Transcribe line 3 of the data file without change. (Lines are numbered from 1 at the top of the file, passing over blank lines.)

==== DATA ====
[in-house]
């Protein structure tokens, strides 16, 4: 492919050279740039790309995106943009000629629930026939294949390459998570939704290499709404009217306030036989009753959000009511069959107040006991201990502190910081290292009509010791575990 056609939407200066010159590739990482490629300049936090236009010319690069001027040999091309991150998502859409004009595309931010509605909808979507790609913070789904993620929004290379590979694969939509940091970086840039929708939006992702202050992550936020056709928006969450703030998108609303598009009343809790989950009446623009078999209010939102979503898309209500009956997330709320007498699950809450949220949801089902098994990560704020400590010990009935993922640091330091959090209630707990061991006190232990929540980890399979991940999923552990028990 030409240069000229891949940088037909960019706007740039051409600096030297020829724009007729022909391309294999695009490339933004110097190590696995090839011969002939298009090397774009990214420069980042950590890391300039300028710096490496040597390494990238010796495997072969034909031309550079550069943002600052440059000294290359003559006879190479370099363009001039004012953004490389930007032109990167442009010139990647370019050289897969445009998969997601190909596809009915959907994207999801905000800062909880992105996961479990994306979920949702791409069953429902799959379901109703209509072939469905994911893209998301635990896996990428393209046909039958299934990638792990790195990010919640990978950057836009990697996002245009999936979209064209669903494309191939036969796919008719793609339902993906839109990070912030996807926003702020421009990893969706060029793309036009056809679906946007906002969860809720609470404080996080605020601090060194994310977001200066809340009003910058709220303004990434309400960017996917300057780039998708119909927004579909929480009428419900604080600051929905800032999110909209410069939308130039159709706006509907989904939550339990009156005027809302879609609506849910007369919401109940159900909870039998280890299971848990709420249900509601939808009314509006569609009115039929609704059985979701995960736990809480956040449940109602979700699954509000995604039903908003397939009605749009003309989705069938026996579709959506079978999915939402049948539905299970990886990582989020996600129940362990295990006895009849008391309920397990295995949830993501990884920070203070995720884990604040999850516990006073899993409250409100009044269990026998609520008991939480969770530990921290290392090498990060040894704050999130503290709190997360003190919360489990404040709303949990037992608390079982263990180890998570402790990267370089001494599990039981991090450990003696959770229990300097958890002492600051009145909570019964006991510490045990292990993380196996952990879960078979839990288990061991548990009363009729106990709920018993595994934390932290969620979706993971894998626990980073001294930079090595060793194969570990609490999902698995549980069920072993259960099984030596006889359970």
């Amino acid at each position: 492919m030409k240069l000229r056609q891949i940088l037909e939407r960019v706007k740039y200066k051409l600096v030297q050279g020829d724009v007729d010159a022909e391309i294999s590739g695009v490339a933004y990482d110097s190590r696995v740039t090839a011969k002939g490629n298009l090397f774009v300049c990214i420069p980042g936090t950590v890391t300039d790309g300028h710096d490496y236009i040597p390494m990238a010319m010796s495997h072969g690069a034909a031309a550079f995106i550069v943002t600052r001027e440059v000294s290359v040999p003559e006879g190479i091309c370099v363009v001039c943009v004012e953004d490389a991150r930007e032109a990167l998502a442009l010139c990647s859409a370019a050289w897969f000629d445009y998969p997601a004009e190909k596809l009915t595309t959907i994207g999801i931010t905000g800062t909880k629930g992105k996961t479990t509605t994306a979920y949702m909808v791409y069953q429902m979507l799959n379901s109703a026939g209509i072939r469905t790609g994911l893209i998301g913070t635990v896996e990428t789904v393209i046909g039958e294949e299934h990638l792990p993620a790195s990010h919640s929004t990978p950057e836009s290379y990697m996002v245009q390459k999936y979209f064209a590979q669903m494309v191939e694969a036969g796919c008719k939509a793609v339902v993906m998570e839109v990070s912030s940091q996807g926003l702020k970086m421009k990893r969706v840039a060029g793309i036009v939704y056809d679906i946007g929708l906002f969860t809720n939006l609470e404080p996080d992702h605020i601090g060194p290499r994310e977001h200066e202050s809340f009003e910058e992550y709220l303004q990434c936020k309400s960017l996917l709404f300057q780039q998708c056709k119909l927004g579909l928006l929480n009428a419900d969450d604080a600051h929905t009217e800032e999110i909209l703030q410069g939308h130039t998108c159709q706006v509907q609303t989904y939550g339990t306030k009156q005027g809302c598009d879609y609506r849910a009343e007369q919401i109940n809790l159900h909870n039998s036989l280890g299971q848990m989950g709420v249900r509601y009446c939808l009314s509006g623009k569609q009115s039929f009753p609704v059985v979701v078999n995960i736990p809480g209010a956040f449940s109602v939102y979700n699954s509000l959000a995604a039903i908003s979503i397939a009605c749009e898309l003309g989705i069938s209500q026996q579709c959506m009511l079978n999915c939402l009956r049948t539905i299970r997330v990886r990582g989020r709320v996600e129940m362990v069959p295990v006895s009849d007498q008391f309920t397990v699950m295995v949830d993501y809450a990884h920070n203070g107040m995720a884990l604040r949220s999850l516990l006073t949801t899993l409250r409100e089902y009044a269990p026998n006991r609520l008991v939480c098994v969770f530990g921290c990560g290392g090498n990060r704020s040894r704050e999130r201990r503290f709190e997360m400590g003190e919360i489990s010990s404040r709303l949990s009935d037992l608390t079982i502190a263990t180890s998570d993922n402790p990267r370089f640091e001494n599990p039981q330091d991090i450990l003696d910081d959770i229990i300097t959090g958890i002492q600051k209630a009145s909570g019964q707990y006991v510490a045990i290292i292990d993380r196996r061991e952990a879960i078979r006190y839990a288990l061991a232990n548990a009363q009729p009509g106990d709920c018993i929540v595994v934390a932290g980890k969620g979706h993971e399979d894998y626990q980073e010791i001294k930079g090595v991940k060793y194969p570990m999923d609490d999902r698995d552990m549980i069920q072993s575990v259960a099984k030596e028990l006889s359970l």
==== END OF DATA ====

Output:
């Amino acid at each position: 492919m030409k240069l000229r056609q891949i940088l037909e939407r960019v706007k740039y200066k051409l600096v030297q050279g020829d724009v007729d010159a022909e391309i294999s590739g695009v490339a933004y990482d110097s190590r696995v740039t090839a011969k002939g490629n298009l090397f774009v300049c990214i420069p980042g936090t950590v890391t300039d790309g300028h710096d490496y236009i040597p390494m990238a010319m010796s495997h072969g690069a034909a031309a550079f995106i550069v943002t600052r001027e440059v000294s290359v040999p003559e006879g190479i091309c370099v363009v001039c943009v004012e953004d490389a991150r930007e032109a990167l998502a442009l010139c990647s859409a370019a050289w897969f000629d445009y998969p997601a004009e190909k596809l009915t595309t959907i994207g999801i931010t905000g800062t909880k629930g992105k996961t479990t509605t994306a979920y949702m909808v791409y069953q429902m979507l799959n379901s109703a026939g209509i072939r469905t790609g994911l893209i998301g913070t635990v896996e990428t789904v393209i046909g039958e294949e299934h990638l792990p993620a790195s990010h919640s929004t990978p950057e836009s290379y990697m996002v245009q390459k999936y979209f064209a590979q669903m494309v191939e694969a036969g796919c008719k939509a793609v339902v993906m998570e839109v990070s912030s940091q996807g926003l702020k970086m421009k990893r969706v840039a060029g793309i036009v939704y056809d679906i946007g929708l906002f969860t809720n939006l609470e404080p996080d992702h605020i601090g060194p290499r994310e977001h200066e202050s809340f009003e910058e992550y709220l303004q990434c936020k309400s960017l996917l709404f300057q780039q998708c056709k119909l927004g579909l928006l929480n009428a419900d969450d604080a600051h929905t009217e800032e999110i909209l703030q410069g939308h130039t998108c159709q706006v509907q609303t989904y939550g339990t306030k009156q005027g809302c598009d879609y609506r849910a009343e007369q919401i109940n809790l159900h909870n039998s036989l280890g299971q848990m989950g709420v249900r509601y009446c939808l009314s509006g623009k569609q009115s039929f009753p609704v059985v979701v078999n995960i736990p809480g209010a956040f449940s109602v939102y979700n699954s509000l959000a995604a039903i908003s979503i397939a009605c749009e898309l003309g989705i069938s209500q026996q579709c959506m009511l079978n999915c939402l009956r049948t539905i299970r997330v990886r990582g989020r709320v996600e129940m362990v069959p295990v006895s009849d007498q008391f309920t397990v699950m295995v949830d993501y809450a990884h920070n203070g107040m995720a884990l604040r949220s999850l516990l006073t949801t899993l409250r409100e089902y009044a269990p026998n006991r609520l008991v939480c098994v969770f530990g921290c990560g290392g090498n990060r704020s040894r704050e999130r201990r503290f709190e997360m400590g003190e919360i489990s010990s404040r709303l949990s009935d037992l608390t079982i502190a263990t180890s998570d993922n402790p990267r370089f640091e001494n599990p039981q330091d991090i450990l003696d910081d959770i229990i300097t959090g958890i002492q600051k209630a009145s909570g019964q707990y006991v510490a045990i290292i292990d993380r196996r061991e952990a879960i078979r006190y839990a288990l061991a232990n548990a009363q009729p009509g106990d709920c018993i929540v595994v934390a932290g980890k969620g979706h993971e399979d894998y626990q980073e010791i001294k930079g090595v991940k060793y194969p570990m999923d609490d999902r698995d552990m549980i069920q072993s575990v259960a099984k030596e028990l006889s359970l």